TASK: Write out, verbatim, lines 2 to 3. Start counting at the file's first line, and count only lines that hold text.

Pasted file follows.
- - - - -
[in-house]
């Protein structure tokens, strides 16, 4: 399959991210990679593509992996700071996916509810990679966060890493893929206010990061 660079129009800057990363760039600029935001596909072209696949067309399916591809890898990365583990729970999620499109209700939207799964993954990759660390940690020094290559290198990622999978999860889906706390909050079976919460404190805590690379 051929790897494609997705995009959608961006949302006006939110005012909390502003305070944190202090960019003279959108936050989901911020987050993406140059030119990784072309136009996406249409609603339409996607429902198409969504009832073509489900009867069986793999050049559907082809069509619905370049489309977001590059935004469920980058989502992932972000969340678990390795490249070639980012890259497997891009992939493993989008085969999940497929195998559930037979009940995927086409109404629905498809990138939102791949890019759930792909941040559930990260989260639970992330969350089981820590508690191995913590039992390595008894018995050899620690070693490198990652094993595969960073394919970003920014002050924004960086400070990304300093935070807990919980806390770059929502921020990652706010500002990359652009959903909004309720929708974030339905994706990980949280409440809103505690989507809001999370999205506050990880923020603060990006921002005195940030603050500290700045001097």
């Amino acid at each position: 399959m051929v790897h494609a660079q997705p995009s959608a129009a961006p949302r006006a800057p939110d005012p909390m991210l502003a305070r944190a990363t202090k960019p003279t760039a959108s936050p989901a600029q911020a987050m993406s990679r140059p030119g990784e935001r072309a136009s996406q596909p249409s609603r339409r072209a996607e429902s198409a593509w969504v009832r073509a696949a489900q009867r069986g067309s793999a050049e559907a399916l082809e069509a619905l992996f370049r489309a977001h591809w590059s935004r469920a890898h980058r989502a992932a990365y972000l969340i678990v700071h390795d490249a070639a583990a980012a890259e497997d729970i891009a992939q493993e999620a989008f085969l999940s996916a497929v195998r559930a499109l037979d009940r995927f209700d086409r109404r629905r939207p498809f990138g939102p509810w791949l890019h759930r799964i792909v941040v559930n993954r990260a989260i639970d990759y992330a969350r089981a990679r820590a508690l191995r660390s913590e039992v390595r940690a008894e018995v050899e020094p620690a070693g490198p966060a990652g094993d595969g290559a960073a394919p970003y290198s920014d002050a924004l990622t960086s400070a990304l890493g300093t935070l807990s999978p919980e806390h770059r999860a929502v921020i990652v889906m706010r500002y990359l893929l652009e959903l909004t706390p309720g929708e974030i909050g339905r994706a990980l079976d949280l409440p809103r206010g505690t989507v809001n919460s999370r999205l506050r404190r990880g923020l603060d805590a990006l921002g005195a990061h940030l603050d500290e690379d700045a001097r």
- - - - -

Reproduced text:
């Protein structure tokens, strides 16, 4: 399959991210990679593509992996700071996916509810990679966060890493893929206010990061 660079129009800057990363760039600029935001596909072209696949067309399916591809890898990365583990729970999620499109209700939207799964993954990759660390940690020094290559290198990622999978999860889906706390909050079976919460404190805590690379 051929790897494609997705995009959608961006949302006006939110005012909390502003305070944190202090960019003279959108936050989901911020987050993406140059030119990784072309136009996406249409609603339409996607429902198409969504009832073509489900009867069986793999050049559907082809069509619905370049489309977001590059935004469920980058989502992932972000969340678990390795490249070639980012890259497997891009992939493993989008085969999940497929195998559930037979009940995927086409109404629905498809990138939102791949890019759930792909941040559930990260989260639970992330969350089981820590508690191995913590039992390595008894018995050899620690070693490198990652094993595969960073394919970003920014002050924004960086400070990304300093935070807990919980806390770059929502921020990652706010500002990359652009959903909004309720929708974030339905994706990980949280409440809103505690989507809001999370999205506050990880923020603060990006921002005195940030603050500290700045001097």
């Amino acid at each position: 399959m051929v790897h494609a660079q997705p995009s959608a129009a961006p949302r006006a800057p939110d005012p909390m991210l502003a305070r944190a990363t202090k960019p003279t760039a959108s936050p989901a600029q911020a987050m993406s990679r140059p030119g990784e935001r072309a136009s996406q596909p249409s609603r339409r072209a996607e429902s198409a593509w969504v009832r073509a696949a489900q009867r069986g067309s793999a050049e559907a399916l082809e069509a619905l992996f370049r489309a977001h591809w590059s935004r469920a890898h980058r989502a992932a990365y972000l969340i678990v700071h390795d490249a070639a583990a980012a890259e497997d729970i891009a992939q493993e999620a989008f085969l999940s996916a497929v195998r559930a499109l037979d009940r995927f209700d086409r109404r629905r939207p498809f990138g939102p509810w791949l890019h759930r799964i792909v941040v559930n993954r990260a989260i639970d990759y992330a969350r089981a990679r820590a508690l191995r660390s913590e039992v390595r940690a008894e018995v050899e020094p620690a070693g490198p966060a990652g094993d595969g290559a960073a394919p970003y290198s920014d002050a924004l990622t960086s400070a990304l890493g300093t935070l807990s999978p919980e806390h770059r999860a929502v921020i990652v889906m706010r500002y990359l893929l652009e959903l909004t706390p309720g929708e974030i909050g339905r994706a990980l079976d949280l409440p809103r206010g505690t989507v809001n919460s999370r999205l506050r404190r990880g923020l603060d805590a990006l921002g005195a990061h940030l603050d500290e690379d700045a001097r």